Lib Dem leader Jo Swinson has succeeded in her bid to stop an SNP leaflet which accuses her of accepting a £14,000 donation from "a fracking company".
Ms Swinson asked the Court of Session in Edinburgh to stop the Royal Mail from distributing the leaflet in her East Dunbartonshire constituency.
The SNP's QC had argued there was no "substantial untruth" in the leaflet.
But Lord Pentland said a statement on the leaflet was false in substance, materially inaccurate and defamatory.
He said: "I don't consider it would be right for an official election leaflet which contains a prima facie defamatory statement to be distributed by the Royal Mail."
Ruling in favour of Ms Swinson, Lord Pentland ordered the SNP and its candidate Amy Callaghan to pay Ms Swinson's costs.
The SNP's legal team is considering an appeal.
'No substantial untruth'
In the leaflet, Ms Swinson's Nationalist rival Ms Callaghan claimed the Lib Dem politician was a hypocrite because she accepted a £14,000 donation from a "fracking company".
However, lawyers acting for Ms Swinson claimed the statement was defamatory.
They also sought an order from judge Lord Pentland which would stop the Royal Mail from distributing the leaflet.
Roddy Dunlop QC told the court earlier that a director of Warwick Energy, a renewable energy company which holds licences for fracking, had made the £14,000 donation in a personal capacity to Ms Swinson's constituency office.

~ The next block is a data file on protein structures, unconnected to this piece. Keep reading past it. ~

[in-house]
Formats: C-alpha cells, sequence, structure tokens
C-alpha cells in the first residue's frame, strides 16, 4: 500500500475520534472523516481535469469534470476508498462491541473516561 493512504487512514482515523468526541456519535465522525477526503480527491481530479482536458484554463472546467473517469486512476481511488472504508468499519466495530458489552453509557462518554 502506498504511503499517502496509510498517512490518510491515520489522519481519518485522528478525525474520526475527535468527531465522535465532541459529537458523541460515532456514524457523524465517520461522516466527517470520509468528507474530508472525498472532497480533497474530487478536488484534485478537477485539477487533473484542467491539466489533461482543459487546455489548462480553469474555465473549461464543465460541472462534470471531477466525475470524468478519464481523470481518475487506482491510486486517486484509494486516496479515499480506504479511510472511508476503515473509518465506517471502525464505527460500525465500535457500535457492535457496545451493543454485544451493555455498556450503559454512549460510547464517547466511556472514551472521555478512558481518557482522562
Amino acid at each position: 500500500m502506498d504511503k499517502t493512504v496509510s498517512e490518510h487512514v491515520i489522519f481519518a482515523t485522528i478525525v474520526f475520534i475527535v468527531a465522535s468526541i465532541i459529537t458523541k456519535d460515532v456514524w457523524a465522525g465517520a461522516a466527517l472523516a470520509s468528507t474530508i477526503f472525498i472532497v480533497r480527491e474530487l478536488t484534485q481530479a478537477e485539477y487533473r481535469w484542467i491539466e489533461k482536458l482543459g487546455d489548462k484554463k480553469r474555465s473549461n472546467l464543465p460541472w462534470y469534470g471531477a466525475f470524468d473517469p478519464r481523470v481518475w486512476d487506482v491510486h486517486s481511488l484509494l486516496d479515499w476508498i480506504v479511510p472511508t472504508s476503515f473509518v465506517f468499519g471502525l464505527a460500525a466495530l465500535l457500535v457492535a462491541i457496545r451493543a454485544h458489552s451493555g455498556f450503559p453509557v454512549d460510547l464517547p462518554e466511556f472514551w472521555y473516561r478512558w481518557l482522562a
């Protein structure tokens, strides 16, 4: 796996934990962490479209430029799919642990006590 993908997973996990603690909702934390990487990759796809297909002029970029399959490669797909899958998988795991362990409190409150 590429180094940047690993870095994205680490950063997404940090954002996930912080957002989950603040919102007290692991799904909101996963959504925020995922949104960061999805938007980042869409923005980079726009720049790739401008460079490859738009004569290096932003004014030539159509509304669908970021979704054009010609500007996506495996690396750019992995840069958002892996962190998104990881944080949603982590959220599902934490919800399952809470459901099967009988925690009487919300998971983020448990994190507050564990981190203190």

The QC said the donation had not been made to Ms Swinson personally and had not come from a fracking company, and that 80% of the company's output came from renewable energy sources.
He said: "It does have a fracking licence but it doesn't engage in shale gas fracking."
Mr Dunlop added: "We are in the midst of a general election. It is unlawful for there to be made a false statement of fact in relation to the personal character or conduct of a character."
The leaflets were due to be distributed by the end of this week.
The court heard that a number of them had already been distributed.
For the SNP, Jonathan Mitchell QC said there was no "substantial untruth" in the leaflet. He said the money was from a "fracking source."
He added: "These are allegations, disgraceful allegations, made against her which have been out in the public domain since June.
"The criticism is of her voting record and her connection to frackers.
"There is no substantial falseness in any of this."
The claims contained in the leaflet did not meet the legal test for defamation, he added.
He said the hypocrite remark was justified given Ms Swinson's past public statements in which she said she supported pro-environment government policies.
He added: "The allegation is not one regarding personal conduct or character. It is of her policies.
"The complaint is about her priorities; her record."
Following Lord Pentland's decision, Mr Mitchell said his clients would consider launching an appeal as a matter of "urgency".
He said this was because voters in East Dunbartonshire casting postal votes would do so without receiving an electoral communication from the SNP.